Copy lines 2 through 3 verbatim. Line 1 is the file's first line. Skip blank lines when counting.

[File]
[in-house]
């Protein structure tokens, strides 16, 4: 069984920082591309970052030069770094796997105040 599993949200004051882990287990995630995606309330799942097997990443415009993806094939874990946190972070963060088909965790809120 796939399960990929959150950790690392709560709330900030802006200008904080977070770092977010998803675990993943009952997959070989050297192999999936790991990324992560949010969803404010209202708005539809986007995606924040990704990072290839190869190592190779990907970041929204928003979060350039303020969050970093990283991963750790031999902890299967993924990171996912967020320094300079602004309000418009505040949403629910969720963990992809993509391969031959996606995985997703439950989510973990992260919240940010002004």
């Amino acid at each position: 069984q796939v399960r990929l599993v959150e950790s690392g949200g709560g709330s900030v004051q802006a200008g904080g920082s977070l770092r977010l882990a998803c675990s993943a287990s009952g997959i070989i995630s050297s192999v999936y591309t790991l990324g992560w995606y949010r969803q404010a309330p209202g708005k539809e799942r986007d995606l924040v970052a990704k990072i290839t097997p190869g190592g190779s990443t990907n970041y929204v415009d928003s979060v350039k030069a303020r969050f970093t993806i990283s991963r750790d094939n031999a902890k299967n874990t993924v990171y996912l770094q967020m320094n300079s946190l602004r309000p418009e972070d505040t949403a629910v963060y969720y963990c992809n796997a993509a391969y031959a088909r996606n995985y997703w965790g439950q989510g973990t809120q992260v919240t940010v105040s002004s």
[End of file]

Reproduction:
């Protein structure tokens, strides 16, 4: 069984920082591309970052030069770094796997105040 599993949200004051882990287990995630995606309330799942097997990443415009993806094939874990946190972070963060088909965790809120 796939399960990929959150950790690392709560709330900030802006200008904080977070770092977010998803675990993943009952997959070989050297192999999936790991990324992560949010969803404010209202708005539809986007995606924040990704990072290839190869190592190779990907970041929204928003979060350039303020969050970093990283991963750790031999902890299967993924990171996912967020320094300079602004309000418009505040949403629910969720963990992809993509391969031959996606995985997703439950989510973990992260919240940010002004």
């Amino acid at each position: 069984q796939v399960r990929l599993v959150e950790s690392g949200g709560g709330s900030v004051q802006a200008g904080g920082s977070l770092r977010l882990a998803c675990s993943a287990s009952g997959i070989i995630s050297s192999v999936y591309t790991l990324g992560w995606y949010r969803q404010a309330p209202g708005k539809e799942r986007d995606l924040v970052a990704k990072i290839t097997p190869g190592g190779s990443t990907n970041y929204v415009d928003s979060v350039k030069a303020r969050f970093t993806i990283s991963r750790d094939n031999a902890k299967n874990t993924v990171y996912l770094q967020m320094n300079s946190l602004r309000p418009e972070d505040t949403a629910v963060y969720y963990c992809n796997a993509a391969y031959a088909r996606n995985y997703w965790g439950q989510g973990t809120q992260v919240t940010v105040s002004s």